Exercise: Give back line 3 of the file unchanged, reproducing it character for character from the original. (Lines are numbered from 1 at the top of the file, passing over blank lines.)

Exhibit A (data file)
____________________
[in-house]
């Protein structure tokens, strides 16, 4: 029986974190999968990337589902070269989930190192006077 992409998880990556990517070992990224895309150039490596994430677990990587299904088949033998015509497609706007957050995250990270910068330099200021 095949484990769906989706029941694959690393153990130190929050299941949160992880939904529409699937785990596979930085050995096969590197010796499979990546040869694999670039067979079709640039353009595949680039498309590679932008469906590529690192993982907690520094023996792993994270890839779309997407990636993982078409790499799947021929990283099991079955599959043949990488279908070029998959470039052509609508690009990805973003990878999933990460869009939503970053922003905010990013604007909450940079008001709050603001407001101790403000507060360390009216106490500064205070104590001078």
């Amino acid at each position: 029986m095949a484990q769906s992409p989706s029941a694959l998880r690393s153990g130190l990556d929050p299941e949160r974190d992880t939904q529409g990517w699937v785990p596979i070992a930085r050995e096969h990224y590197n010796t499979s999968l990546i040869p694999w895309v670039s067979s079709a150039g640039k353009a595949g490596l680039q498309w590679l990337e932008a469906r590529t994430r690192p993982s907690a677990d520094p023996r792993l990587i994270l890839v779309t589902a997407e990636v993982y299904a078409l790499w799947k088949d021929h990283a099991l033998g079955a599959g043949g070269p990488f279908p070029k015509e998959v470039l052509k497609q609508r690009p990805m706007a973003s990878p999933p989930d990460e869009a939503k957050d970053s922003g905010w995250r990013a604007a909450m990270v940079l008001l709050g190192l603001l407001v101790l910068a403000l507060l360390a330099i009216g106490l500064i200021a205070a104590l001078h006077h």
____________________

């Amino acid at each position: 029986m095949a484990q769906s992409p989706s029941a694959l998880r690393s153990g130190l990556d929050p299941e949160r974190d992880t939904q529409g990517w699937v785990p596979i070992a930085r050995e096969h990224y590197n010796t499979s999968l990546i040869p694999w895309v670039s067979s079709a150039g640039k353009a595949g490596l680039q498309w590679l990337e932008a469906r590529t994430r690192p993982s907690a677990d520094p023996r792993l990587i994270l890839v779309t589902a997407e990636v993982y299904a078409l790499w799947k088949d021929h990283a099991l033998g079955a599959g043949g070269p990488f279908p070029k015509e998959v470039l052509k497609q609508r690009p990805m706007a973003s990878p999933p989930d990460e869009a939503k957050d970053s922003g905010w995250r990013a604007a909450m990270v940079l008001l709050g190192l603001l407001v101790l910068a403000l507060l360390a330099i009216g106490l500064i200021a205070a104590l001078h006077h």